One state is cracking down on anti-smoking laws in an effort to choke out one of the state’s biggest killers.
New legislation will be introduced to Queensland parliament on Tuesday, including stronger enforcement of illicit tobacco sales and the expansion of smoke-free areas.
The proposed laws will also include the introduction of a licensing scheme and tougher restrictions on cigarette sales in licensed venues.
Cancer Council Queensland chief executive Andrew Donne said while the adult smoking rate had more than halved in the past two decades, smoking remained a leading cause of death.
New anti-smoking laws will be introduced in Queensland. Picture: Supplied
“Smoking remains the leading cause of preventable death and disease, with one in five cancers attributable to tobacco use,” he said.
Public Health Association of Australia chief executive Terry Slevin said many in the community thought “tobacco control is done”.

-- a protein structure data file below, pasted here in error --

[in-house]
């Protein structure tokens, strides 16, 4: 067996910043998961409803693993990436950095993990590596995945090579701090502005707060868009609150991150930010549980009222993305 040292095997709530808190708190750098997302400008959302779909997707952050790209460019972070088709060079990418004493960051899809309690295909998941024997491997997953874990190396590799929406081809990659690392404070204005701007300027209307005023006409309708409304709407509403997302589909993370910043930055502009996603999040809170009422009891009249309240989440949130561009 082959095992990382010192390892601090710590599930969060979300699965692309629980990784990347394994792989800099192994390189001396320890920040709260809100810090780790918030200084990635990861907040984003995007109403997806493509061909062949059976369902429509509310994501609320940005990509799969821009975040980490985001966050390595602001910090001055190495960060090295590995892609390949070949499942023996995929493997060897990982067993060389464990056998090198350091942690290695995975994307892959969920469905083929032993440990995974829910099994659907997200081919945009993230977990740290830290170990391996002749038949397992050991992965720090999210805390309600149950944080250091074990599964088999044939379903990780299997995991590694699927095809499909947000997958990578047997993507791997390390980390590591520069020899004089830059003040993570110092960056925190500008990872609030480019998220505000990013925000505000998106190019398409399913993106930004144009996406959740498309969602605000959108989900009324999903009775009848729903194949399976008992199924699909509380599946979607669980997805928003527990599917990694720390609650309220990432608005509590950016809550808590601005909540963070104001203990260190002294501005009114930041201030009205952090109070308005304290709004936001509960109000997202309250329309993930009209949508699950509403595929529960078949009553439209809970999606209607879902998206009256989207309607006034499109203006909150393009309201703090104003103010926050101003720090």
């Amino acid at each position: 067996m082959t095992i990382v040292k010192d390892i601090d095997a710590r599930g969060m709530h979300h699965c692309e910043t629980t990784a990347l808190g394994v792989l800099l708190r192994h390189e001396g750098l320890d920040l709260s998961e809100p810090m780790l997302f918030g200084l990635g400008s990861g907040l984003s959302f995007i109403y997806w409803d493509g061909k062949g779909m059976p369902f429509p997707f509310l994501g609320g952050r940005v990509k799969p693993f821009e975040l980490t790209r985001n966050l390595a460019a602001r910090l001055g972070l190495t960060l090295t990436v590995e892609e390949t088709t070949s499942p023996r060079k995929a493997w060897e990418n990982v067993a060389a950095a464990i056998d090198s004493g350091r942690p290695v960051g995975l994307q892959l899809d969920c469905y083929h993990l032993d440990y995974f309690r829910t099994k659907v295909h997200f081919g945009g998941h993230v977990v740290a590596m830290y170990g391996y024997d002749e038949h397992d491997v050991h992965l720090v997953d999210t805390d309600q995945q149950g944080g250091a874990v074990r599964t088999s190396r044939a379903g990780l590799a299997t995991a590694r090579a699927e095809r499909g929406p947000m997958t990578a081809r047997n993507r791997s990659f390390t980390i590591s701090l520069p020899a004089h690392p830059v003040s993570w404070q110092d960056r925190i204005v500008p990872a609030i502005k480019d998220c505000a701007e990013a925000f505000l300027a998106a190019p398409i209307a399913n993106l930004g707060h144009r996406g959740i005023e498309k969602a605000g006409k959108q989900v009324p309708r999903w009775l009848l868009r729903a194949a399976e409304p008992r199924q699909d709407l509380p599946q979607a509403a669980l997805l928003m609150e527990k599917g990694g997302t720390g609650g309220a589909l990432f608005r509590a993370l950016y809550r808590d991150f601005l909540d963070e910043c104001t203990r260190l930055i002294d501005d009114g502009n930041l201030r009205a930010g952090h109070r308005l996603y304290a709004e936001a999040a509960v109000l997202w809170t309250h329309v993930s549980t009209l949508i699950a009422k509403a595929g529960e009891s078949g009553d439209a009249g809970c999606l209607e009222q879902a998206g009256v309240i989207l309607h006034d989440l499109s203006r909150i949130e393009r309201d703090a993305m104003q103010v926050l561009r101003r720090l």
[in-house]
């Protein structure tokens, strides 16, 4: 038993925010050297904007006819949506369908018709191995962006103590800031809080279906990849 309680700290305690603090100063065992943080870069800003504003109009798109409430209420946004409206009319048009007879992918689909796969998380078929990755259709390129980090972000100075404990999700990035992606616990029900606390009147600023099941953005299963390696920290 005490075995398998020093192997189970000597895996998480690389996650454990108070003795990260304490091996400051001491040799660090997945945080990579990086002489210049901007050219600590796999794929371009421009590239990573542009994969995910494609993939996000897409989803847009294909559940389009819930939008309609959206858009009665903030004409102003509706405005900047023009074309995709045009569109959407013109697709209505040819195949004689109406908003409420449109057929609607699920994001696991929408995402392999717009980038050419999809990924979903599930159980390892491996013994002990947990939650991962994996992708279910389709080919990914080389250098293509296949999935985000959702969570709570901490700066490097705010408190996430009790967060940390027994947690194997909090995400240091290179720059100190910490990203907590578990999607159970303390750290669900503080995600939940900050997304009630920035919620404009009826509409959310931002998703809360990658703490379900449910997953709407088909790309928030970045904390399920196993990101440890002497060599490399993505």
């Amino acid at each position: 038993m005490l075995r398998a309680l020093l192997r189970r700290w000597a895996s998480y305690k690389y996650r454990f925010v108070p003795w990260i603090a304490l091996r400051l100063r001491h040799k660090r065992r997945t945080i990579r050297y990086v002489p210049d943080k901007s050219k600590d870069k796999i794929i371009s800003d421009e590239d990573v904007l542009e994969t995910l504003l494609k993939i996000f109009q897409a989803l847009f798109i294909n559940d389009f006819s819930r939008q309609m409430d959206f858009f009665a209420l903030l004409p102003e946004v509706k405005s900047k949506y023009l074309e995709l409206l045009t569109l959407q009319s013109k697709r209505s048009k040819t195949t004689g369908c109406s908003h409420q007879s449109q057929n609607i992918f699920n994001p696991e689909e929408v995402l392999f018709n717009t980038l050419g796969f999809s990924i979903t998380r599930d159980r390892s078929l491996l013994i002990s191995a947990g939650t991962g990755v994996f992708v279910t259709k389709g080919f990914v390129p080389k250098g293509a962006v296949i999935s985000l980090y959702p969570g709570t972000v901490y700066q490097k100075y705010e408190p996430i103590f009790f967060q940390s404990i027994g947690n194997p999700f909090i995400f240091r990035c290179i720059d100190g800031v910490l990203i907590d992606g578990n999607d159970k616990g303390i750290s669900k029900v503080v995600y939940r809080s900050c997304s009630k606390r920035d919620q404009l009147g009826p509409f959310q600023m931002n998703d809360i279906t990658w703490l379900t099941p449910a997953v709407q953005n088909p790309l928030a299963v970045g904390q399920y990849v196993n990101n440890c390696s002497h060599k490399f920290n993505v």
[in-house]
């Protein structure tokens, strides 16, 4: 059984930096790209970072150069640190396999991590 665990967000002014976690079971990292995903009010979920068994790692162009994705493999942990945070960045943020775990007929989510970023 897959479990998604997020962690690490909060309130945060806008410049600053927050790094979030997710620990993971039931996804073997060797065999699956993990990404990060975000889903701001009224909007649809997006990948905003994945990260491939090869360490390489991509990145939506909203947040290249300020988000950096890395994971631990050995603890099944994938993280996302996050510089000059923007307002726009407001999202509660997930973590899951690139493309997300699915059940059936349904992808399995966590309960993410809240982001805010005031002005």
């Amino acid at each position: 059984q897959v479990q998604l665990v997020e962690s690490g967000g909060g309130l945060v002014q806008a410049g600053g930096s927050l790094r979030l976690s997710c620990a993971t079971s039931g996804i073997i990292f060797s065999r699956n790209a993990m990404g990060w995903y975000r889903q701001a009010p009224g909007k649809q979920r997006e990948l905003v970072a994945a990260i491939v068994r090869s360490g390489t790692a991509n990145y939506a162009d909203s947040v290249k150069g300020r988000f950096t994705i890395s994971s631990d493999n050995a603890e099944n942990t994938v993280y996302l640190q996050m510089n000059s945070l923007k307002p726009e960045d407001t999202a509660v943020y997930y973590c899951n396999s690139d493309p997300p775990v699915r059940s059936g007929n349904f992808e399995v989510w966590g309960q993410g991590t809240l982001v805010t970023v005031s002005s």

“It is not, and there is still more to do,” he said.
Premier Annastacia Palaszczuk has vowed to expose the truth about e-cigarettes through the process of a parliamentary inquiry.
“This a big issue out there, everyone is talking about it,” she told Today on Monday morning.
Premier Annastacia Palaszczuk said the crackdown would include the expansion of smoke-free areas. Picture: NewsWire / Sarah Marshall
“Young kids are vaping in primary schools, high schools and of course adults and a lot of people think what they’re vaping is safe,” she said.
Studies have found vapes contain a cocktail of toxic chemicals, including nicotine – the highly addictive substance also contained in cigarettes.
The Premier sais she had heard reports that one vape could contain the equivalent of 50 cigarettes.
“We want the facts on the table,” Ms Palaszczuk said.
“I want the health professionals to come forward and the companies to disclose what is actually in their products.”
Ms Palaszczuk said the government planned to make changes to the way vapes were sold to make it easier to for police to enforce the law.
“I think parents need to sit down and have an honest conversation with their children about this and I hope this parliamentary inquiry will allow them to be able to have those discussions when the truth comes out,” she said.
The laws will be introduced to parliament on Tuesday.